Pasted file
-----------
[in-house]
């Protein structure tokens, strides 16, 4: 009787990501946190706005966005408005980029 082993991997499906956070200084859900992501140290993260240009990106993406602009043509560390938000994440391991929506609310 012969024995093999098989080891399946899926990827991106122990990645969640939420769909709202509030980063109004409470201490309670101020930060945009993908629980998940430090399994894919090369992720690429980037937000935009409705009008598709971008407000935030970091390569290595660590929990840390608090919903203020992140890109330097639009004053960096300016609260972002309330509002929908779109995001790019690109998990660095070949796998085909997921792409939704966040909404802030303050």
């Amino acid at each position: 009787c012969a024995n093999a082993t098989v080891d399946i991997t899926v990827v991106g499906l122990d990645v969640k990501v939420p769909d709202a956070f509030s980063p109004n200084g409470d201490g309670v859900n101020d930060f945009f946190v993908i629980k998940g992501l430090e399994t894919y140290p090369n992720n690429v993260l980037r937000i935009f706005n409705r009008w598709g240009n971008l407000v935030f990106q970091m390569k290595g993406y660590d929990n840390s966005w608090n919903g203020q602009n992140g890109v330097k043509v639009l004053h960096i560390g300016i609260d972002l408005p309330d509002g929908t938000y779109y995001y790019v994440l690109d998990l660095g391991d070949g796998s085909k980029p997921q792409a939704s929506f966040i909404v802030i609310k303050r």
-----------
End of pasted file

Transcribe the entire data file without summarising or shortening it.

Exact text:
[in-house]
């Protein structure tokens, strides 16, 4: 009787990501946190706005966005408005980029 082993991997499906956070200084859900992501140290993260240009990106993406602009043509560390938000994440391991929506609310 012969024995093999098989080891399946899926990827991106122990990645969640939420769909709202509030980063109004409470201490309670101020930060945009993908629980998940430090399994894919090369992720690429980037937000935009409705009008598709971008407000935030970091390569290595660590929990840390608090919903203020992140890109330097639009004053960096300016609260972002309330509002929908779109995001790019690109998990660095070949796998085909997921792409939704966040909404802030303050």
């Amino acid at each position: 009787c012969a024995n093999a082993t098989v080891d399946i991997t899926v990827v991106g499906l122990d990645v969640k990501v939420p769909d709202a956070f509030s980063p109004n200084g409470d201490g309670v859900n101020d930060f945009f946190v993908i629980k998940g992501l430090e399994t894919y140290p090369n992720n690429v993260l980037r937000i935009f706005n409705r009008w598709g240009n971008l407000v935030f990106q970091m390569k290595g993406y660590d929990n840390s966005w608090n919903g203020q602009n992140g890109v330097k043509v639009l004053h960096i560390g300016i609260d972002l408005p309330d509002g929908t938000y779109y995001y790019v994440l690109d998990l660095g391991d070949g796998s085909k980029p997921q792409a939704s929506f966040i909404v802030i609310k303050r």